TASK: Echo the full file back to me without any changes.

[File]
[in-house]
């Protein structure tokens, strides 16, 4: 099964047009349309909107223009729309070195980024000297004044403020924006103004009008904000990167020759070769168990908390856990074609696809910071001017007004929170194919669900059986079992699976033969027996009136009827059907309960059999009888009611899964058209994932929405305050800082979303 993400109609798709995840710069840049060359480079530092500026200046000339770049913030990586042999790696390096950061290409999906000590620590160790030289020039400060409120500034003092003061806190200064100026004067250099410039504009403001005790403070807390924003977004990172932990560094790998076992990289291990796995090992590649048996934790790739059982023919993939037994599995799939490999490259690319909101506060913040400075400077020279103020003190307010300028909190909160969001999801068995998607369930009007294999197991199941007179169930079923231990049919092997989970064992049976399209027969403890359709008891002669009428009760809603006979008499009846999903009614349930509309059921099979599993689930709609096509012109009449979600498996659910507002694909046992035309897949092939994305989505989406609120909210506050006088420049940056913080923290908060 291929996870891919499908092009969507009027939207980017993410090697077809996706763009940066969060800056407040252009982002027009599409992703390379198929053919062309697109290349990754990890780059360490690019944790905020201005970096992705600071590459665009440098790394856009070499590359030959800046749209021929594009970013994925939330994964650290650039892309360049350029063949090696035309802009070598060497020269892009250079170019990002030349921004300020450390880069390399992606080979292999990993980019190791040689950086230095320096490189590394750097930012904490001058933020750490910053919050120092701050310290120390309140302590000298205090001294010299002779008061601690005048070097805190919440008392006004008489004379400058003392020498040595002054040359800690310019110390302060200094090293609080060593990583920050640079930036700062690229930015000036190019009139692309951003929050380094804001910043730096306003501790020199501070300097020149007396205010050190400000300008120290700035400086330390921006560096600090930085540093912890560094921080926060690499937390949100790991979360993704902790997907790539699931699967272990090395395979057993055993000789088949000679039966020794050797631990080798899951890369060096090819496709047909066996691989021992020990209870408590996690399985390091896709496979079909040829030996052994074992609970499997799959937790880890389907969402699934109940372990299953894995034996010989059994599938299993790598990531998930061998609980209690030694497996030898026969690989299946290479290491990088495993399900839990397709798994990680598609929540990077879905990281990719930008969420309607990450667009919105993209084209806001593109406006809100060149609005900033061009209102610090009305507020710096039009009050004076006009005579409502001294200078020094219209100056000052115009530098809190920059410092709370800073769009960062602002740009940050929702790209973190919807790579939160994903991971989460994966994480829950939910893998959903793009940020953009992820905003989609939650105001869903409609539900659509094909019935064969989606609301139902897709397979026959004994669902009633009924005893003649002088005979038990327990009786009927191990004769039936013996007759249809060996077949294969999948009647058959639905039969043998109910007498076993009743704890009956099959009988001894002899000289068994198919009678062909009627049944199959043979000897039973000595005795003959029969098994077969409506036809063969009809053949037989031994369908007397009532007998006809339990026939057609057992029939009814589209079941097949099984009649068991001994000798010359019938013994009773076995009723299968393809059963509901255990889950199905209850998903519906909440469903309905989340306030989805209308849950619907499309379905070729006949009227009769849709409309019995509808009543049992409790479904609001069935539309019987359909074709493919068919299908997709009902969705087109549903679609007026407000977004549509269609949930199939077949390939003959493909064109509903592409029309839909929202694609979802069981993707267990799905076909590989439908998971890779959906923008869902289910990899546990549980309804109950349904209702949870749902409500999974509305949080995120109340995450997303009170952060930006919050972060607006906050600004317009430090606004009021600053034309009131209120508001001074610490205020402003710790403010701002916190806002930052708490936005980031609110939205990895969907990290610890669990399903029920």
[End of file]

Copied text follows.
[in-house]
């Protein structure tokens, strides 16, 4: 099964047009349309909107223009729309070195980024000297004044403020924006103004009008904000990167020759070769168990908390856990074609696809910071001017007004929170194919669900059986079992699976033969027996009136009827059907309960059999009888009611899964058209994932929405305050800082979303 993400109609798709995840710069840049060359480079530092500026200046000339770049913030990586042999790696390096950061290409999906000590620590160790030289020039400060409120500034003092003061806190200064100026004067250099410039504009403001005790403070807390924003977004990172932990560094790998076992990289291990796995090992590649048996934790790739059982023919993939037994599995799939490999490259690319909101506060913040400075400077020279103020003190307010300028909190909160969001999801068995998607369930009007294999197991199941007179169930079923231990049919092997989970064992049976399209027969403890359709008891002669009428009760809603006979008499009846999903009614349930509309059921099979599993689930709609096509012109009449979600498996659910507002694909046992035309897949092939994305989505989406609120909210506050006088420049940056913080923290908060 291929996870891919499908092009969507009027939207980017993410090697077809996706763009940066969060800056407040252009982002027009599409992703390379198929053919062309697109290349990754990890780059360490690019944790905020201005970096992705600071590459665009440098790394856009070499590359030959800046749209021929594009970013994925939330994964650290650039892309360049350029063949090696035309802009070598060497020269892009250079170019990002030349921004300020450390880069390399992606080979292999990993980019190791040689950086230095320096490189590394750097930012904490001058933020750490910053919050120092701050310290120390309140302590000298205090001294010299002779008061601690005048070097805190919440008392006004008489004379400058003392020498040595002054040359800690310019110390302060200094090293609080060593990583920050640079930036700062690229930015000036190019009139692309951003929050380094804001910043730096306003501790020199501070300097020149007396205010050190400000300008120290700035400086330390921006560096600090930085540093912890560094921080926060690499937390949100790991979360993704902790997907790539699931699967272990090395395979057993055993000789088949000679039966020794050797631990080798899951890369060096090819496709047909066996691989021992020990209870408590996690399985390091896709496979079909040829030996052994074992609970499997799959937790880890389907969402699934109940372990299953894995034996010989059994599938299993790598990531998930061998609980209690030694497996030898026969690989299946290479290491990088495993399900839990397709798994990680598609929540990077879905990281990719930008969420309607990450667009919105993209084209806001593109406006809100060149609005900033061009209102610090009305507020710096039009009050004076006009005579409502001294200078020094219209100056000052115009530098809190920059410092709370800073769009960062602002740009940050929702790209973190919807790579939160994903991971989460994966994480829950939910893998959903793009940020953009992820905003989609939650105001869903409609539900659509094909019935064969989606609301139902897709397979026959004994669902009633009924005893003649002088005979038990327990009786009927191990004769039936013996007759249809060996077949294969999948009647058959639905039969043998109910007498076993009743704890009956099959009988001894002899000289068994198919009678062909009627049944199959043979000897039973000595005795003959029969098994077969409506036809063969009809053949037989031994369908007397009532007998006809339990026939057609057992029939009814589209079941097949099984009649068991001994000798010359019938013994009773076995009723299968393809059963509901255990889950199905209850998903519906909440469903309905989340306030989805209308849950619907499309379905070729006949009227009769849709409309019995509808009543049992409790479904609001069935539309019987359909074709493919068919299908997709009902969705087109549903679609007026407000977004549509269609949930199939077949390939003959493909064109509903592409029309839909929202694609979802069981993707267990799905076909590989439908998971890779959906923008869902289910990899546990549980309804109950349904209702949870749902409500999974509305949080995120109340995450997303009170952060930006919050972060607006906050600004317009430090606004009021600053034309009131209120508001001074610490205020402003710790403010701002916190806002930052708490936005980031609110939205990895969907990290610890669990399903029920």